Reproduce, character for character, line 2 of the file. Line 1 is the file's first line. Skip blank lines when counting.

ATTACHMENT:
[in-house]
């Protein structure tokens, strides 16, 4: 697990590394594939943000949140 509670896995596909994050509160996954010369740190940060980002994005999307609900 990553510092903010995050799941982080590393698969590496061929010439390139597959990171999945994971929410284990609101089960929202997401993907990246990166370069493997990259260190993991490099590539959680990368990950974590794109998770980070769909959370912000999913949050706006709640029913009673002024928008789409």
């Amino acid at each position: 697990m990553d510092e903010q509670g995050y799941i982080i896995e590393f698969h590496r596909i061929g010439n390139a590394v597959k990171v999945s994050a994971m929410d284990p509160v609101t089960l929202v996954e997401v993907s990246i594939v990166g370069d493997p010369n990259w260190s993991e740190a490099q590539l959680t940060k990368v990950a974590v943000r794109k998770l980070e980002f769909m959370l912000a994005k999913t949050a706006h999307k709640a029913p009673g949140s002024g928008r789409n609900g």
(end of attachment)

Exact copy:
């Protein structure tokens, strides 16, 4: 697990590394594939943000949140 509670896995596909994050509160996954010369740190940060980002994005999307609900 990553510092903010995050799941982080590393698969590496061929010439390139597959990171999945994971929410284990609101089960929202997401993907990246990166370069493997990259260190993991490099590539959680990368990950974590794109998770980070769909959370912000999913949050706006709640029913009673002024928008789409």